I pretty much love all things Jane Austen: originals, remakes, mash ups (for the most part), modernizations, etc. Several months ago, I saw Writing Jane Austen floating around the blogosphere and had to give it a try. Reviews seemed to be a bit mixed, so I was interested to find out why.
Jane Austen for the twenty-first century! Mayhem ensues when a struggling young writer is chosen to complete an unfinished manuscript by a certain famous novelist...
Critically acclaimed and award-winning -- but hardly bestselling -- author Georgina Jackson can't get past the first chapter of her second book. When she receives an urgent email from her agent, Georgina is certain it's bad news. Shockingly, she's offered a commission to complete a newly discovered manuscript by a major nineteenth-century author. Skeptical at first about her ability to complete the manuscript, Georgina is horrified to know that the author in question is Jane Austen.
Torn between pushing through or fleeing home to America, Georgina relies on the support of her banker-turned-science student roommate, Henry, and his quirky teenage sister, Maud -- a serious Janeite. With a sudden financial crisis looming, the only way Georgina can get by is to sign the hugely lucrative contract and finish the book. But first she has to admit she's never actually read Jane Austen!"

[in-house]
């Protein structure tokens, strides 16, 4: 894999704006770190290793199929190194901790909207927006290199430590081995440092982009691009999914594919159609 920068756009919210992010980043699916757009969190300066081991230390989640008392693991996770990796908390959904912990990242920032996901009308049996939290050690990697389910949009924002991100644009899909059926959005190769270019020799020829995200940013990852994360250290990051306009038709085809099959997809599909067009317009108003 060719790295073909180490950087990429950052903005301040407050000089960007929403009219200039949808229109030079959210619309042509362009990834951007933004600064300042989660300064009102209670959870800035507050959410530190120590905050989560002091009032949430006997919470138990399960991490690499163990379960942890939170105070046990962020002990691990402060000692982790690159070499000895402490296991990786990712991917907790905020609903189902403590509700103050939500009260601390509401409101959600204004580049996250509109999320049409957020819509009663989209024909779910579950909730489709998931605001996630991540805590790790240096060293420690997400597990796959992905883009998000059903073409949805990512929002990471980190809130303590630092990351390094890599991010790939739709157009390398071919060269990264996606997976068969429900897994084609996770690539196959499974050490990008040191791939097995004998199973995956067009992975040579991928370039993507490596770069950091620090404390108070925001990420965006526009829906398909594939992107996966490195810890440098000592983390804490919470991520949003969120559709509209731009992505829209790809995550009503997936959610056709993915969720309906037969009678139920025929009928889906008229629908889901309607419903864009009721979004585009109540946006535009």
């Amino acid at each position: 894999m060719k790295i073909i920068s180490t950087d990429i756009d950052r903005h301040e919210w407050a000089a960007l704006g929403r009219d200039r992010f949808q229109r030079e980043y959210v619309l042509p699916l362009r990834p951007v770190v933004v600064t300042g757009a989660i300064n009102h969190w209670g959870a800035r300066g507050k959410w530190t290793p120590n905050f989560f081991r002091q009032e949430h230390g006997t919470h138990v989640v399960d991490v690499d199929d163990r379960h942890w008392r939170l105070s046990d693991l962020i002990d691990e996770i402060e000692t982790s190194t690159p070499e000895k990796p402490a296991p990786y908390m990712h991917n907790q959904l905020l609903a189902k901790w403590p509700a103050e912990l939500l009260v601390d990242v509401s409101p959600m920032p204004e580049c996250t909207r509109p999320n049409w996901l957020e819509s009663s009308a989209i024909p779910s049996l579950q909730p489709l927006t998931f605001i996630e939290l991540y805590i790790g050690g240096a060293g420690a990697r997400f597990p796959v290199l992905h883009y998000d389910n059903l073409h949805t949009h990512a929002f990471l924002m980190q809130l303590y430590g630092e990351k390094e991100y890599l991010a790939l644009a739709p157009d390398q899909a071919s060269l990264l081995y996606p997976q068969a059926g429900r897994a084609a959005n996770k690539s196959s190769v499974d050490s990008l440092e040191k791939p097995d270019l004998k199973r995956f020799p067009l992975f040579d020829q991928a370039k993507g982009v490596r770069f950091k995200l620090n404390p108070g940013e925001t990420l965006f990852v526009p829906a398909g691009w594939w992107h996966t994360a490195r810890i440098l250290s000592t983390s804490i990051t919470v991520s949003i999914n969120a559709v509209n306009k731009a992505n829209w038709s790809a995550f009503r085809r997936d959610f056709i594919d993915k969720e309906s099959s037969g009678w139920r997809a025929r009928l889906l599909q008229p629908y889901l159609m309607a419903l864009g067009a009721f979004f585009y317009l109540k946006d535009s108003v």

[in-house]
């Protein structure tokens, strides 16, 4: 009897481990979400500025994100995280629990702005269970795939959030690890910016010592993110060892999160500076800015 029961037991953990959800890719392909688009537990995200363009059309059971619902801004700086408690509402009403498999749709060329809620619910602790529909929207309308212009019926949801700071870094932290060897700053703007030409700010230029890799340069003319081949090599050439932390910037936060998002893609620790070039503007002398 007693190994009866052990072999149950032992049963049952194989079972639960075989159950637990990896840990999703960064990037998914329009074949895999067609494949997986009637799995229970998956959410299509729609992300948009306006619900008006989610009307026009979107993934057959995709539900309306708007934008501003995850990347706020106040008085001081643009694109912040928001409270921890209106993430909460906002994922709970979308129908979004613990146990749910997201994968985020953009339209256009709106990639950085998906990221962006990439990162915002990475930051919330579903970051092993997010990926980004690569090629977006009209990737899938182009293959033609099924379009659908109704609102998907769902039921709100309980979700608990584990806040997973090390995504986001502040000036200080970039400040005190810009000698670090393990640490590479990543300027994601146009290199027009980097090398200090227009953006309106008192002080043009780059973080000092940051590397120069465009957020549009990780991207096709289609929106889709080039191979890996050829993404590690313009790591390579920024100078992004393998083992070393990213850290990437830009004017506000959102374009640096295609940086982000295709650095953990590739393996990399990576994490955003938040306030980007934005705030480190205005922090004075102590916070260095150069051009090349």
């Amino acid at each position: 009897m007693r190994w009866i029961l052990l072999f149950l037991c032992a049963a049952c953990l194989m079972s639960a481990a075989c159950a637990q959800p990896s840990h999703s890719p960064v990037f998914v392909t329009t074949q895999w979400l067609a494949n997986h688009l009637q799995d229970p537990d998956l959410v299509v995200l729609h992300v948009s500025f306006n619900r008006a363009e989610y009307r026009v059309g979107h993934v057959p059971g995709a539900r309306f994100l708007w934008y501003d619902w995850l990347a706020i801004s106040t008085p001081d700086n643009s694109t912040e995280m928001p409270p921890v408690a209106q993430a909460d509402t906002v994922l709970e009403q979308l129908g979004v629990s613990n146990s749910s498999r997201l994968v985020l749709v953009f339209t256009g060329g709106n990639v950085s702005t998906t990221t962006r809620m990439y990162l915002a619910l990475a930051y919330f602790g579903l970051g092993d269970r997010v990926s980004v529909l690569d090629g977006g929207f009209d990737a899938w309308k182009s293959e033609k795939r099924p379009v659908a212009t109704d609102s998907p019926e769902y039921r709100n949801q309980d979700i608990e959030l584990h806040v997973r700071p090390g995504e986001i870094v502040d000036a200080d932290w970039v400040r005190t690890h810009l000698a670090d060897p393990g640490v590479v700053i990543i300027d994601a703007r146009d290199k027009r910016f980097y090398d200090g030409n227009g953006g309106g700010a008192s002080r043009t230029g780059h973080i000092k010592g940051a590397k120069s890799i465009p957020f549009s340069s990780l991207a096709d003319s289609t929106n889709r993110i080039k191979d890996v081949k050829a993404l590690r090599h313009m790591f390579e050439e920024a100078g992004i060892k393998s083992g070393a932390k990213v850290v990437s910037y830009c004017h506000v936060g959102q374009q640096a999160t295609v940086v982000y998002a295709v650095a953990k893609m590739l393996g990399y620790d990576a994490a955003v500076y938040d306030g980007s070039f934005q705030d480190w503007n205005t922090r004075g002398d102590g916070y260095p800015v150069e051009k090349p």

Review: For about the first 50 to 75 pages of the novel, I was completely engaged in "Georgie's" (as she was nicknamed) process for completing an unfinished Jane Austen novel. There was a lot of academic speak that reminded me so much of college and grad school, that it was fun to meander back into that world again. However, once Georgie sat down to read all of Jane Austen's work, which she did back to back to back, the story felt a little pained. In some ways, the magic that she felt in reading all of Austen's work fizzled out when she forced herself to put pen to paper. I loved hearing about her own reading of the novels, although I found it so strange that she hadn't ever read them and that she managed to stay up night and day to read them all in one sitting. I seriously wonder if that's even possible?
Honestly, this book feels more about the sometime painful process of an author, who feels they must connect directly to what they are going to write, than about anything to do with Jane Austen. While Georgie does travel to Austen locations and reads the novels, this really was a story about the writing and publishing process. Even the love story in the novel was a brief afterthought to the mental and physical process of writing a novel.
The novel was engaging in some places, with some more drawn out scenes of pained writing and publishing anguish. Although I can't say that I wouldn't recommend this story, I would warn that it felt like a book for the reader who is interested in what it might take to read. Although, even having said that, it scared me away from ever trying my hand at my own novel! The writing is good, even if the tone is often somewhat sad. If you're at all curious about writing and publishing, especially novels that are nearing Austen's field, you might try this one out for yourself.
*FTC Disclosure: This review was based on a library copy of the novel.